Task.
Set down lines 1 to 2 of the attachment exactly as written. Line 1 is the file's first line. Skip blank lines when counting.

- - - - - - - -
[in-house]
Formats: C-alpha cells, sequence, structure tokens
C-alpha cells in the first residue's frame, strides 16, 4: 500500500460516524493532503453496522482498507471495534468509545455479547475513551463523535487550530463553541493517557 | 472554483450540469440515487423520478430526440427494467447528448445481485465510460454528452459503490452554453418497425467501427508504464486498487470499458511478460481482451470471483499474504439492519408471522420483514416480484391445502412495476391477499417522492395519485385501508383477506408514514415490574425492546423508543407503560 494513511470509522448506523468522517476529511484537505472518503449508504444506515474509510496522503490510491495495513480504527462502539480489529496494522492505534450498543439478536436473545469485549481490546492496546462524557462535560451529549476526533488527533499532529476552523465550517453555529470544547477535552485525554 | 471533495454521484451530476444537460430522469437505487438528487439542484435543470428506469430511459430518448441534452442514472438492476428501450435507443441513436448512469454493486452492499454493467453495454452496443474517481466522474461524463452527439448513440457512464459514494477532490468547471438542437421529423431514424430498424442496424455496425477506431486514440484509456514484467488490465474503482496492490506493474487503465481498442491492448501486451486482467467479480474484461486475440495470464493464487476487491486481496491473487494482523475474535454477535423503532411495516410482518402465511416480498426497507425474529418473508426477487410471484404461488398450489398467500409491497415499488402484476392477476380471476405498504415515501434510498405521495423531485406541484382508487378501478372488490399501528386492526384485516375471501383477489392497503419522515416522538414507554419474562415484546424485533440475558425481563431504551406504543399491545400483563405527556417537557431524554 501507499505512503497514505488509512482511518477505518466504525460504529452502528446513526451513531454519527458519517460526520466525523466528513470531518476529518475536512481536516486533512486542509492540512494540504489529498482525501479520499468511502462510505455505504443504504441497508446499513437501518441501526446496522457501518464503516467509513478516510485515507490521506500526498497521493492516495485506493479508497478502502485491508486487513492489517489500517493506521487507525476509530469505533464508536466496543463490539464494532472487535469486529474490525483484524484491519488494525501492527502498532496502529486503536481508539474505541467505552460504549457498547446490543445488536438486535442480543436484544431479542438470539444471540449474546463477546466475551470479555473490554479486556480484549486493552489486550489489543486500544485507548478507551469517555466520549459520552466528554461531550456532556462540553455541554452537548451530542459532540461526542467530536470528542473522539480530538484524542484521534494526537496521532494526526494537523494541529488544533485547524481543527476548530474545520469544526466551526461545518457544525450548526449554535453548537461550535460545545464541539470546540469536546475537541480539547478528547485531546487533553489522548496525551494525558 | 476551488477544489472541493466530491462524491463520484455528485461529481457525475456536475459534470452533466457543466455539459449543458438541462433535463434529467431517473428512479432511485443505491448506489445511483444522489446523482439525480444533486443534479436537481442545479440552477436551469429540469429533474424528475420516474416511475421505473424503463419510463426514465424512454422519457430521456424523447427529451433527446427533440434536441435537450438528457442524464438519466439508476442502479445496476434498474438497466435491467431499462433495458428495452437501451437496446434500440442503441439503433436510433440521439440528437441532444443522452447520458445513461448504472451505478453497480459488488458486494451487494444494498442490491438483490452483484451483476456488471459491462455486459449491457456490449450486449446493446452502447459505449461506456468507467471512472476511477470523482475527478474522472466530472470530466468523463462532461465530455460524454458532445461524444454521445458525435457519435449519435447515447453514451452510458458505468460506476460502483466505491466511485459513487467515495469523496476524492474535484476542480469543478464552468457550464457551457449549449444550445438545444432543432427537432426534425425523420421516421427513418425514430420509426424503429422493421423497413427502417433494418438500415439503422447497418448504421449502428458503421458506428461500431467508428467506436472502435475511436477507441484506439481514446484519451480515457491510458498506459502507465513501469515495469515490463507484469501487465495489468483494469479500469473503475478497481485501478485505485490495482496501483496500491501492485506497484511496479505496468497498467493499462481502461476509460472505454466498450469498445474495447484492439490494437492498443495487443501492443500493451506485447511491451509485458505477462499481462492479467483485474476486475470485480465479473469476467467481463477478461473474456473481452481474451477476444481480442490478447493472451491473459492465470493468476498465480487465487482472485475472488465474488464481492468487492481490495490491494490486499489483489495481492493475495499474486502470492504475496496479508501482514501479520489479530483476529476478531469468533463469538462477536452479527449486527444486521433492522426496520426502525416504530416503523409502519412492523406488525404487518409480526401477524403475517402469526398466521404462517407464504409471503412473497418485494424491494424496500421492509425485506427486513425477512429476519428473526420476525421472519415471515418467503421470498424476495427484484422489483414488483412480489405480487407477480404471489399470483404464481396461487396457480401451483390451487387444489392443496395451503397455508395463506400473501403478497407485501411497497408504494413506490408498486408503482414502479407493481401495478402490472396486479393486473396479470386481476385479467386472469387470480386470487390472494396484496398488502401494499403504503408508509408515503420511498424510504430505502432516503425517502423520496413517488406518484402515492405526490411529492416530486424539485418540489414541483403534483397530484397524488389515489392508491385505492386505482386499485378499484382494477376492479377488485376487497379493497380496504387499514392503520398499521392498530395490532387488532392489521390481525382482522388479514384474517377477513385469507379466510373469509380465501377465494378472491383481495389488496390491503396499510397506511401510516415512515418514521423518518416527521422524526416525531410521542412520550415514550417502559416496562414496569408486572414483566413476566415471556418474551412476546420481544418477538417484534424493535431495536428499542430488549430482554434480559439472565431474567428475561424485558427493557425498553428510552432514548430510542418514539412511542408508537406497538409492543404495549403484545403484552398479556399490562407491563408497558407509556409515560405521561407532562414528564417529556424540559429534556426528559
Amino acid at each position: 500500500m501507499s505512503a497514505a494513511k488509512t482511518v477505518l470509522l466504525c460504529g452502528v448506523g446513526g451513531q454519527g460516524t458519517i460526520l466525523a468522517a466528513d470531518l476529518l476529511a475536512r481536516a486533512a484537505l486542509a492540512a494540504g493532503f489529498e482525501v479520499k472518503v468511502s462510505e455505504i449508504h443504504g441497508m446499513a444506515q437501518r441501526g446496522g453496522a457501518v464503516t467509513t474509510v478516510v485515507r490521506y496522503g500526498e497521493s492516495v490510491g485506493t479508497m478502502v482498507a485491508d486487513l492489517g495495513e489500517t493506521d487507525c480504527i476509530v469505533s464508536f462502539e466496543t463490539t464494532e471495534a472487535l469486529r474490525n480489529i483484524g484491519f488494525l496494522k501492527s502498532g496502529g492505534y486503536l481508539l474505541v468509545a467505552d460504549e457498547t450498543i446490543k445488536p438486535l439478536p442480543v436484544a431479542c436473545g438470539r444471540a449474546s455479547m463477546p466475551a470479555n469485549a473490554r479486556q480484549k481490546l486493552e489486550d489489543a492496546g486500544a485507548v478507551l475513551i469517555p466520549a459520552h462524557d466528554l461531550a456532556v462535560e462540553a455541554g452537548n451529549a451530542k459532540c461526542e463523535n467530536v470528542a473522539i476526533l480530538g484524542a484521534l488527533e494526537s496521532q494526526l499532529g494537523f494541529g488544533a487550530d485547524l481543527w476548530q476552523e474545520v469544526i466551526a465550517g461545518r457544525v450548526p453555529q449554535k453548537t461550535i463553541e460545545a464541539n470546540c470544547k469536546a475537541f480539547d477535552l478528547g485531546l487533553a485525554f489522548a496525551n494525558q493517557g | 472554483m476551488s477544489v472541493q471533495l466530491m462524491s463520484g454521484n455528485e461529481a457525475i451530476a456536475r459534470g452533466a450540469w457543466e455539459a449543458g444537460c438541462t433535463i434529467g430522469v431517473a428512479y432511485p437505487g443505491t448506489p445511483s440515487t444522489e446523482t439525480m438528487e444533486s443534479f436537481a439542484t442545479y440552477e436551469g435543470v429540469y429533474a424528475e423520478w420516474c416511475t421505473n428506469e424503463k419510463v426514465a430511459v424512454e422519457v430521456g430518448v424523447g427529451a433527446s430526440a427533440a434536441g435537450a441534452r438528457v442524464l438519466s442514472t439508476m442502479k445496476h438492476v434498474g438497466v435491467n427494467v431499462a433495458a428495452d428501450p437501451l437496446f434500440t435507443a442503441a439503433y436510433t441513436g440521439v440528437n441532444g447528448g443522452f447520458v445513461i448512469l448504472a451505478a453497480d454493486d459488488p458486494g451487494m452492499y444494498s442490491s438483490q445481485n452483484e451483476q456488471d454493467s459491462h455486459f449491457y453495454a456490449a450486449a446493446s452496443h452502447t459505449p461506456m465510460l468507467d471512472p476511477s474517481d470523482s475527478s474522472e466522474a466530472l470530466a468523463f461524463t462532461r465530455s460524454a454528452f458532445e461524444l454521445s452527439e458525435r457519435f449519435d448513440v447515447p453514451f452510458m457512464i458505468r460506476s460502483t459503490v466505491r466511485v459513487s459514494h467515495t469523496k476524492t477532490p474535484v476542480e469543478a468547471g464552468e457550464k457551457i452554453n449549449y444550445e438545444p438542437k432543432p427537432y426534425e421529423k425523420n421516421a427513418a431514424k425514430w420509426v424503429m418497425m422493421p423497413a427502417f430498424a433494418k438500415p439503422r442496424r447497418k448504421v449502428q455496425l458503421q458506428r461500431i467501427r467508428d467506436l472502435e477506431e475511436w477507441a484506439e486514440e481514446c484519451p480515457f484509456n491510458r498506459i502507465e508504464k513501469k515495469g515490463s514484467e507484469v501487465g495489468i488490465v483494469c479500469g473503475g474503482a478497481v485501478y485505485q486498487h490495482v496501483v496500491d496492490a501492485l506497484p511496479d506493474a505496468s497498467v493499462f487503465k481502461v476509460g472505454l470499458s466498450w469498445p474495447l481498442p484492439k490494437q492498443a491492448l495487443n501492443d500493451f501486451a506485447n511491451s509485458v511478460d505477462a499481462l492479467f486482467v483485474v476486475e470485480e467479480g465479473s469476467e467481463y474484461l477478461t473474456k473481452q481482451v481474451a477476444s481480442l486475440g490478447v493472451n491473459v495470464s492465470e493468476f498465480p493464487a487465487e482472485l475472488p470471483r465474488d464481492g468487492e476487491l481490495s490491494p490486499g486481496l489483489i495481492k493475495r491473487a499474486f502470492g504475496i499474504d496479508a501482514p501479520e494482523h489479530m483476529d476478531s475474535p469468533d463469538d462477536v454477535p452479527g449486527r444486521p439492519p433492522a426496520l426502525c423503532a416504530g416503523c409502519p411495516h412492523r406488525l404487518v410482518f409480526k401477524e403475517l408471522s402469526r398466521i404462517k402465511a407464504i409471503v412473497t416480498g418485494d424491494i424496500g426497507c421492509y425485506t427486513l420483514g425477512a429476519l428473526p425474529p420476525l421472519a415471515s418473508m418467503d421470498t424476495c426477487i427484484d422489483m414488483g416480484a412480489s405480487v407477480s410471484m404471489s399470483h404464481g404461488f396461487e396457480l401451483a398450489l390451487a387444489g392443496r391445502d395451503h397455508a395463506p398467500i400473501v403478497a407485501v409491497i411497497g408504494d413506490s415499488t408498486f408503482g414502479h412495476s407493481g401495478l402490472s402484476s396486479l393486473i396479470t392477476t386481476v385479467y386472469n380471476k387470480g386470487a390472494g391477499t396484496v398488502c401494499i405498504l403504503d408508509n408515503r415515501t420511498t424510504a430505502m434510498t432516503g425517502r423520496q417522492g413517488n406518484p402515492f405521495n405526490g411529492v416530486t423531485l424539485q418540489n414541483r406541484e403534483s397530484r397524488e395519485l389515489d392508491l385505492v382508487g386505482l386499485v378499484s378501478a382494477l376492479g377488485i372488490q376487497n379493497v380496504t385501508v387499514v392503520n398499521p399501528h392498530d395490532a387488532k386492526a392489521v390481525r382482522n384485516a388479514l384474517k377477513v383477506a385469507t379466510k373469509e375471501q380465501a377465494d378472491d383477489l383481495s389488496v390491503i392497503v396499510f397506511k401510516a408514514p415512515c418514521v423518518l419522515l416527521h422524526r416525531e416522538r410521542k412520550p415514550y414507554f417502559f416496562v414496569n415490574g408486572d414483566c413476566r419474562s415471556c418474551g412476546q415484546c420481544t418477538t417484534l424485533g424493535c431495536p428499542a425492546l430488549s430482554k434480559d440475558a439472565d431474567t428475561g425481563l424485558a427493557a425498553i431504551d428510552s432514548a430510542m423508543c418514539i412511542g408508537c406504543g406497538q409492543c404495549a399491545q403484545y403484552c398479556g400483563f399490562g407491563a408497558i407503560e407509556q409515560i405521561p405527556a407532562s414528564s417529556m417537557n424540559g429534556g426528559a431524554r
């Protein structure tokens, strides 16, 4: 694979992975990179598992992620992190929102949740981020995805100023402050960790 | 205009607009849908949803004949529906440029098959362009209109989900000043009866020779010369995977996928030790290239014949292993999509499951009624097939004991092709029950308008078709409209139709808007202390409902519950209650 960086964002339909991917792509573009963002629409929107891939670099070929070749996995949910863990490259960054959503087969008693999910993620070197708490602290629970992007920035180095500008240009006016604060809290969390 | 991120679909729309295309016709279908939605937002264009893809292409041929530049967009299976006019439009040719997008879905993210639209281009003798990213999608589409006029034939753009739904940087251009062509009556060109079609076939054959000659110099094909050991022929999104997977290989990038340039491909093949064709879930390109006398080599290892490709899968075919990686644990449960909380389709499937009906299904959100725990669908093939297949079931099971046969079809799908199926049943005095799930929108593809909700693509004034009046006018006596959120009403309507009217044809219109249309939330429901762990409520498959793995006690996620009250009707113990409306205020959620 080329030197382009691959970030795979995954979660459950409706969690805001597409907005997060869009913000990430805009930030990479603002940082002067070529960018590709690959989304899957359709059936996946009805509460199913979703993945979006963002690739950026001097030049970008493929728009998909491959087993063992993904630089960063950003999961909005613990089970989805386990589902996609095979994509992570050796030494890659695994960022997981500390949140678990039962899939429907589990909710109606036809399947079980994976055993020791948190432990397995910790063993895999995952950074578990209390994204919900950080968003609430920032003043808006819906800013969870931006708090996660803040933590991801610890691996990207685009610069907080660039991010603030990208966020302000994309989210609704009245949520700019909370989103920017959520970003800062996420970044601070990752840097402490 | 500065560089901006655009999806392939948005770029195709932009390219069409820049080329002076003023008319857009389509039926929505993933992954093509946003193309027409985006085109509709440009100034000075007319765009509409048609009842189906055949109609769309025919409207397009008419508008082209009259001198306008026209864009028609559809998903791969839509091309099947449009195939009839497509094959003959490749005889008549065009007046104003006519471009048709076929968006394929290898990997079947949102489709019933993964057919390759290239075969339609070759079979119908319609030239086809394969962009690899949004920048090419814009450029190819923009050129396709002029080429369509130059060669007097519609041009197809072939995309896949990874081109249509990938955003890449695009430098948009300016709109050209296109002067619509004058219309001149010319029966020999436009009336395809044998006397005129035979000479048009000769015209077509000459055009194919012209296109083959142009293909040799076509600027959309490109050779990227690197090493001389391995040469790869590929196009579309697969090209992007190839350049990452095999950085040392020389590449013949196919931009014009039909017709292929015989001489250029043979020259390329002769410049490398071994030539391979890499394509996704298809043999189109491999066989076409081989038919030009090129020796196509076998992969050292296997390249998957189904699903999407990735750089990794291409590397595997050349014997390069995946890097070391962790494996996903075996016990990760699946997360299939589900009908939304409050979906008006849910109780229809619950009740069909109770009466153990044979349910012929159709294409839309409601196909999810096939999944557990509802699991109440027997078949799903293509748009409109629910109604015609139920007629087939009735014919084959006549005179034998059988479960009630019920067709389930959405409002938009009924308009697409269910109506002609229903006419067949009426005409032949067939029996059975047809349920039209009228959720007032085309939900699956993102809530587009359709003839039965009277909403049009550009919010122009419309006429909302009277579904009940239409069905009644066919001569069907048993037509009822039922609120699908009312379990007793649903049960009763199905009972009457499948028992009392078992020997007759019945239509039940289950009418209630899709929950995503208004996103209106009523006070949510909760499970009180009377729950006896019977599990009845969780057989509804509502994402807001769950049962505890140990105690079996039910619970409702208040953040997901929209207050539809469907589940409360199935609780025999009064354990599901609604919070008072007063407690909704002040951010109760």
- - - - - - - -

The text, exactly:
[in-house]
Formats: C-alpha cells, sequence, structure tokens